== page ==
[Guest blog] A parent’s guide to spotting the signs of mental health problems

Training and Quality Officer at YoungMinds
06 February 2017

This week is Children’s Mental Health Week – an important topic that certainly needs a lot of awareness around it. Not only do mental health problems greatly impact the emotional and physical wellbeing of a child, but they can also affect the whole family – parents, siblings, grandparents – those who most want to help and actually may not know exactly how to.

It can be greatly upsetting and distressing to know your child may be showing signs of mental ill-health. Even when your child is slightly ‘out of sorts’, it can be hard to know when or whether to be worried, how to approach the situation, or where to turn for support.

A mother and her daughter outside

Here, I am going to talk about some of the mental health issues that can affect children and what you can do, as a parent, if you suspect your child is having problems.

Signs of depression in children

We get a lot of calls to the YoungMinds Parents Helpline from parents and carers who say: ‘I think my son or daughter might be depressed, but I’m not sure.’ As a starting point, we usually ask the parent why they think this. Parents will often say they simply have a gut feeling that something isn’t right.

And I believe that all of us should trust our gut feelings; you generally know your child better than anyone else.

Listen to the tone of your child’s voice. Do they sound down? Is there a ‘nothingness’ to it? You can often spot the early signs of low mood or depression through a ‘flatness’ in your child’s voice. Although teenagers can be known for grunting and moodiness, there are other underlying or subtle indications that parents pick up when things aren’t quite right. You might have noticed that they:

  • have become very withdrawn
  • are persistently sad or more tearful
  • get more irritated or angry than usual
  • can’t sleep, or sleep a lot more than usual
  • are exhausted all the time
  • have no appetite
  • have a permanent sense of hopelessness

Consider what’s going on at school or college. Changes in their attendance, interest, concentration or performance can sometimes indicate a problem, or they might have become disruptive and uncooperative. Some children may simply start refusing to go to school altogether. Outside of school, are they losing interest in hobbies, clubs or seeing friends? Have they withdrawn completely into an online world?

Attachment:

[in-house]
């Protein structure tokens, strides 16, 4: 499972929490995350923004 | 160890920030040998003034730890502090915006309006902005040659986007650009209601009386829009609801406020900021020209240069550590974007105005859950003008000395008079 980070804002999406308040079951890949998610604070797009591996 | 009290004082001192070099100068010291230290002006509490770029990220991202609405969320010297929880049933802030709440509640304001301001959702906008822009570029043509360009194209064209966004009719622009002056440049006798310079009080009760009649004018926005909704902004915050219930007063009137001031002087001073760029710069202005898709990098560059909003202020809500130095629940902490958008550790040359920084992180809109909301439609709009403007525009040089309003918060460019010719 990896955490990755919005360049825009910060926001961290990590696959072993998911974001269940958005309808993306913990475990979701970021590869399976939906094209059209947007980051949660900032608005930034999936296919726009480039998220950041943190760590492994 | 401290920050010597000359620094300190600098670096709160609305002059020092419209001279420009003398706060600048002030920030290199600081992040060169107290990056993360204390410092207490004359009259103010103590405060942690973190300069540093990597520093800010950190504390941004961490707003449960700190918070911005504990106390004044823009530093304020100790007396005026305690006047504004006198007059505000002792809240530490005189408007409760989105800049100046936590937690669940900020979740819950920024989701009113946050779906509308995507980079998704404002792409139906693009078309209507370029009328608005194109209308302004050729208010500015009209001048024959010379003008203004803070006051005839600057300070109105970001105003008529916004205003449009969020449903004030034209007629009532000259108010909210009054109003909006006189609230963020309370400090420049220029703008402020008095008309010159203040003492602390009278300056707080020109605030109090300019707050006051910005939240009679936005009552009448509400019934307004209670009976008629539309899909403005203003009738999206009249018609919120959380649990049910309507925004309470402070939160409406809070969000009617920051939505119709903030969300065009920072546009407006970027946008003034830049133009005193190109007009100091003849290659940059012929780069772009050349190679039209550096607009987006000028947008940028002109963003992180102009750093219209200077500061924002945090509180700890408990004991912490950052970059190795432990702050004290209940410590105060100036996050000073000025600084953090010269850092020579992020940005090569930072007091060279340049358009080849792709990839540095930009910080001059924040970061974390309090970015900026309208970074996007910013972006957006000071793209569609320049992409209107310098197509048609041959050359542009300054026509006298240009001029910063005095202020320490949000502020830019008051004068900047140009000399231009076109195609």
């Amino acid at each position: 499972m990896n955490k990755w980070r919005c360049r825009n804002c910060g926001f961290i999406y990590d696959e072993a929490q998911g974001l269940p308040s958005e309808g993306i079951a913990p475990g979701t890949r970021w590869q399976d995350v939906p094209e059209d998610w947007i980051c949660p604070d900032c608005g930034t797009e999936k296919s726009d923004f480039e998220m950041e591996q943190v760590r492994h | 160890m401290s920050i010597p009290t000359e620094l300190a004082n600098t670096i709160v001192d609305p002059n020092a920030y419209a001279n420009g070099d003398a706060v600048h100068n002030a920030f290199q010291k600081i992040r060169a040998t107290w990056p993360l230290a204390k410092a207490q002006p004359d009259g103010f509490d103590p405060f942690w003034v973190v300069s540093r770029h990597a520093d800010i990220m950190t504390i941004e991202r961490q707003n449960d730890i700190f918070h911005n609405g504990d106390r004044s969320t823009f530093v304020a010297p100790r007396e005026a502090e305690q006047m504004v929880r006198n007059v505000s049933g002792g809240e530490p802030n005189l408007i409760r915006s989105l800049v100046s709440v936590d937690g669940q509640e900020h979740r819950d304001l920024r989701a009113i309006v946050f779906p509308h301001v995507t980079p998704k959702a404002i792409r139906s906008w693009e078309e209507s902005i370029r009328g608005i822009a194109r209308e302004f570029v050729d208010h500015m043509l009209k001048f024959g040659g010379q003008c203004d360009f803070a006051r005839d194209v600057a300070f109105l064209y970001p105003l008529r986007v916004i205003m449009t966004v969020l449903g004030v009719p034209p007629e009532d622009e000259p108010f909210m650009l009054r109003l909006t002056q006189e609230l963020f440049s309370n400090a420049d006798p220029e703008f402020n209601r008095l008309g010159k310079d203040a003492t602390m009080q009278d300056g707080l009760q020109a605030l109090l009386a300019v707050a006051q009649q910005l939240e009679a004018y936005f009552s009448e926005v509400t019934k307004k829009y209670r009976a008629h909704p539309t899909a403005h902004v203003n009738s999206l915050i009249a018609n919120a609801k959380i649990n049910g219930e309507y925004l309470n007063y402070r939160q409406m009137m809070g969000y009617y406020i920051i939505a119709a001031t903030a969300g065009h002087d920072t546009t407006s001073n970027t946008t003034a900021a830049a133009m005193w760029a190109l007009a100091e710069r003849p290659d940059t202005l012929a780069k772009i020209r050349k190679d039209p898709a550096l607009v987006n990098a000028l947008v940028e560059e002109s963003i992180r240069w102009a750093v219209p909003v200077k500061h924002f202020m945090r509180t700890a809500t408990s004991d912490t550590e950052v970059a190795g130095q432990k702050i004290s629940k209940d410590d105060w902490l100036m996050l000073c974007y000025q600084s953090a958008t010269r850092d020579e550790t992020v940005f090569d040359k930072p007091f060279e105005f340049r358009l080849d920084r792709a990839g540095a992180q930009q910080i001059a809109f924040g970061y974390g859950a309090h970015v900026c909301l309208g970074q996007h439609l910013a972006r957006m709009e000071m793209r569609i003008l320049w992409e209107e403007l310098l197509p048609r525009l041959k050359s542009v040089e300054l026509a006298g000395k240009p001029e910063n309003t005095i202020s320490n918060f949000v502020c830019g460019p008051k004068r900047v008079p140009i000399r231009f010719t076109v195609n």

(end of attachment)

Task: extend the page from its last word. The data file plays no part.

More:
If you suspect that your child might be depressed – whether it’s your inner voice or tangible changes in behaviour, personality, mood or attitude – talk to your child. Ask them what’s troubling them and tell them that you’re worried. Explain that you’re there for them and listen without judging. Go to your GP if you suspect depression – with your child if they agree, but it’s also fine to go alone to discuss your concerns and ask advice. It’s better to check it out early than wait.

Signs of anxiety in children

Anxiety in children seems to be on the increase in all age groups. The pressures, stresses and expectations of modern life can wear down children’s sense of wellbeing and emotional resilience. Even three-year-olds, who are already very in-tune with what’s going on around them, can pick up and take on their parents’ anxiety about the world around them. Older children view and learn about things through the internet and social media that perhaps they shouldn’t be exposed to, which they can find traumatising.

At YoungMinds, we hear from parents about how their children are showing all sorts of anxiety, such as:


The advice we give to parents who suspect their child is developing anxiety is to go to the GP sooner rather than later. They may suggest a ‘wait and see’ approach, but the key thing is that it’s now been logged with your GP. If anxiety symptoms then worsen, you can go back to report a worsening of the previous concern and ‘wait and see’ is likely to turn into ‘next steps’.